Royal Warrant

An Interview with Duncan Slater

Sliding his arms into the red jacket, Duncan’s face beamed as if it was made for him. A jacket for battle; a battle against all elements. With an explorer’s mind and interest in nature, he walked along the beach like it was home.
He belongs in the wilderness.


For Duncan, his love of the outdoors started at the early age of 15 when he was a game keeper on a deer estate in Scotland. “I just love being outside, I don’t like being inside at all. Even when it’s chucking it down, I am quite happy,” Duncan says. 

Duncan Slater, 38, is an ex-platoon sergeant of the RAF, responsible for about 30 soldiers. On July 31st 2009, this all changed. While on operation in Afghanistan in an area called Babajii, Duncan and some soldiers were patrolling in vehicles down a road where there were lots of unexploded roadside bombs. Unfortunately, for Duncan and his team who were the last vehicle out of the 13 vehicles driving down the road, his blew up. The explosion was right underneath where Duncan was seated, making Duncan fly out of the vehicle landing about 30 feet away in a compound. “The vehicle was destroyed, but the driver was absolutely fine. The young lad on the turret perforated his ear drum but was fine other than that, but unfortunately for me I was a bit broken and battered,” He said.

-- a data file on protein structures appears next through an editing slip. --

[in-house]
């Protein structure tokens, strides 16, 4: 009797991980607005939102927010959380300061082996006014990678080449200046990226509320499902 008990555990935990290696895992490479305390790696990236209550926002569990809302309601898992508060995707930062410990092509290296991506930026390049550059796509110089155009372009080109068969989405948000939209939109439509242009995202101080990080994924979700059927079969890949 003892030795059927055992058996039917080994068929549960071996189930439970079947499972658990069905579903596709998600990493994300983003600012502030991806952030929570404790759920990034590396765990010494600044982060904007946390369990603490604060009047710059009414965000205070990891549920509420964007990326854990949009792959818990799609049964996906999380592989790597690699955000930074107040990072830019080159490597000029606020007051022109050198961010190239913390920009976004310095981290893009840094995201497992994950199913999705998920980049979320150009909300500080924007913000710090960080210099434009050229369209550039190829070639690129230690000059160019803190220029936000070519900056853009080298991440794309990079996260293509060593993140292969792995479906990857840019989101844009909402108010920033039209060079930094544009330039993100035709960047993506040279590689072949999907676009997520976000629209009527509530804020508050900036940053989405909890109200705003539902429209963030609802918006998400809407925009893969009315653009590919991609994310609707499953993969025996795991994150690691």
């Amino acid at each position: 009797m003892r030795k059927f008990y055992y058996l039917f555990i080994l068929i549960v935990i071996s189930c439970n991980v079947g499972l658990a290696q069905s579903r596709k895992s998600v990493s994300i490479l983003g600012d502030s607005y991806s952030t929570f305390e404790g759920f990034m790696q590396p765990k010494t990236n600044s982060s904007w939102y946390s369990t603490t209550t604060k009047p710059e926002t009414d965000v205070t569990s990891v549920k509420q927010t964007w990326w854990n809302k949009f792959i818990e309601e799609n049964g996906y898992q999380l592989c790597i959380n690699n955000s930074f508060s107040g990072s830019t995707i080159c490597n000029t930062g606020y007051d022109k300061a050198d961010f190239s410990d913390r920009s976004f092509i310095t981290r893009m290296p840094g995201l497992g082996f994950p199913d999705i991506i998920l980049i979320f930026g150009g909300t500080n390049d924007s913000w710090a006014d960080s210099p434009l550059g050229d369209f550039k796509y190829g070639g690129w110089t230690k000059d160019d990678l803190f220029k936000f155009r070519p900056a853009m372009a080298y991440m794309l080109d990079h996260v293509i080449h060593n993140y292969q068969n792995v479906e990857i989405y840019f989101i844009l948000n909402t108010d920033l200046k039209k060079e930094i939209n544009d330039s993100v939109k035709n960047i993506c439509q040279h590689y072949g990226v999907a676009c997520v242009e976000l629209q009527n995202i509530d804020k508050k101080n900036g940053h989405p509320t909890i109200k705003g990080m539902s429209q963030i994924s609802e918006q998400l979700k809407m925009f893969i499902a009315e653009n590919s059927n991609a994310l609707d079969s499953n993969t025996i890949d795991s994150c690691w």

The biggest challenge for Duncan to this day has been learning to walk again. “It has probably been the hardest thing to endure. You probably take it for granted and don’t think about it. When you go for a double amputation and get fitted with new legs, you think no problem, but actually it was the most difficult thing to get used to,” Duncan says, his eyes glint with a flashback of pain.

The pain didn’t last forever. Walking With The Wounded approached Duncan at an awards event after him and his friend undertook a charity cycle. The charity wanted him to take part in a South Pole expedition and from there on, WWTW became a massive part of his life. With the charity’s positivity and support, he was on the road to normality again. “I got out of the military and was pretty clueless what I was going do employment wise. But WWTW scoop you up and get you sorted out. Even once you have a job, they still stick by your side if you need any help or guidance,” Duncan smiles.

-- End of Part 1 --

Parts 2 and 3 coming soon.